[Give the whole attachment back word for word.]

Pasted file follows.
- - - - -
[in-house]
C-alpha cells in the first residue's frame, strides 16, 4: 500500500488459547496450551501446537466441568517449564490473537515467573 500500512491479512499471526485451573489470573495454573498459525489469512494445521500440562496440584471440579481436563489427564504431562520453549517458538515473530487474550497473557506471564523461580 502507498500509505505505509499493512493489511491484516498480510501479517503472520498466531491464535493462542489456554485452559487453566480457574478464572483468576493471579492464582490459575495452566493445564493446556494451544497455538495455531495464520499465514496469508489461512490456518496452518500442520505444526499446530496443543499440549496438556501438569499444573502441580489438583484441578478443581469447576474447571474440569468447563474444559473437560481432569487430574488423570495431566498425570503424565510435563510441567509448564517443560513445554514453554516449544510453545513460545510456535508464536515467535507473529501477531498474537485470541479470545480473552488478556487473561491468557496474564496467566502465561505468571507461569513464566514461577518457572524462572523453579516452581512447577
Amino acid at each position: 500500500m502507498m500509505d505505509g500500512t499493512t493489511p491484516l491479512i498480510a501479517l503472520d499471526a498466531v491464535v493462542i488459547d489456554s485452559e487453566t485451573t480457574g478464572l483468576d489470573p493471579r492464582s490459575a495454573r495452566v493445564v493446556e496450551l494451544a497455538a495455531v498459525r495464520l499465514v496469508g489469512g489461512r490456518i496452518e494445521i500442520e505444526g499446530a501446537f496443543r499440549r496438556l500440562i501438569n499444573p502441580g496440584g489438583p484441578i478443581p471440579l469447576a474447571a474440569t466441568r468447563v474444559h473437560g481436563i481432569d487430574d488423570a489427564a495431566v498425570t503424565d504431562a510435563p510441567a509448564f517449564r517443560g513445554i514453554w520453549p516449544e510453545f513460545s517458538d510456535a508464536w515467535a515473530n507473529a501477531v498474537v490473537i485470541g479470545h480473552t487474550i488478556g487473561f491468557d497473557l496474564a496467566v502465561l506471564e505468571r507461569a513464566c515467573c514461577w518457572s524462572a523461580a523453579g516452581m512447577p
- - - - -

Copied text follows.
[in-house]
C-alpha cells in the first residue's frame, strides 16, 4: 500500500488459547496450551501446537466441568517449564490473537515467573 500500512491479512499471526485451573489470573495454573498459525489469512494445521500440562496440584471440579481436563489427564504431562520453549517458538515473530487474550497473557506471564523461580 502507498500509505505505509499493512493489511491484516498480510501479517503472520498466531491464535493462542489456554485452559487453566480457574478464572483468576493471579492464582490459575495452566493445564493446556494451544497455538495455531495464520499465514496469508489461512490456518496452518500442520505444526499446530496443543499440549496438556501438569499444573502441580489438583484441578478443581469447576474447571474440569468447563474444559473437560481432569487430574488423570495431566498425570503424565510435563510441567509448564517443560513445554514453554516449544510453545513460545510456535508464536515467535507473529501477531498474537485470541479470545480473552488478556487473561491468557496474564496467566502465561505468571507461569513464566514461577518457572524462572523453579516452581512447577
Amino acid at each position: 500500500m502507498m500509505d505505509g500500512t499493512t493489511p491484516l491479512i498480510a501479517l503472520d499471526a498466531v491464535v493462542i488459547d489456554s485452559e487453566t485451573t480457574g478464572l483468576d489470573p493471579r492464582s490459575a495454573r495452566v493445564v493446556e496450551l494451544a497455538a495455531v498459525r495464520l499465514v496469508g489469512g489461512r490456518i496452518e494445521i500442520e505444526g499446530a501446537f496443543r499440549r496438556l500440562i501438569n499444573p502441580g496440584g489438583p484441578i478443581p471440579l469447576a474447571a474440569t466441568r468447563v474444559h473437560g481436563i481432569d487430574d488423570a489427564a495431566v498425570t503424565d504431562a510435563p510441567a509448564f517449564r517443560g513445554i514453554w520453549p516449544e510453545f513460545s517458538d510456535a508464536w515467535a515473530n507473529a501477531v498474537v490473537i485470541g479470545h480473552t487474550i488478556g487473561f491468557d497473557l496474564a496467566v502465561l506471564e505468571r507461569a513464566c515467573c514461577w518457572s524462572a523461580a523453579g516452581m512447577p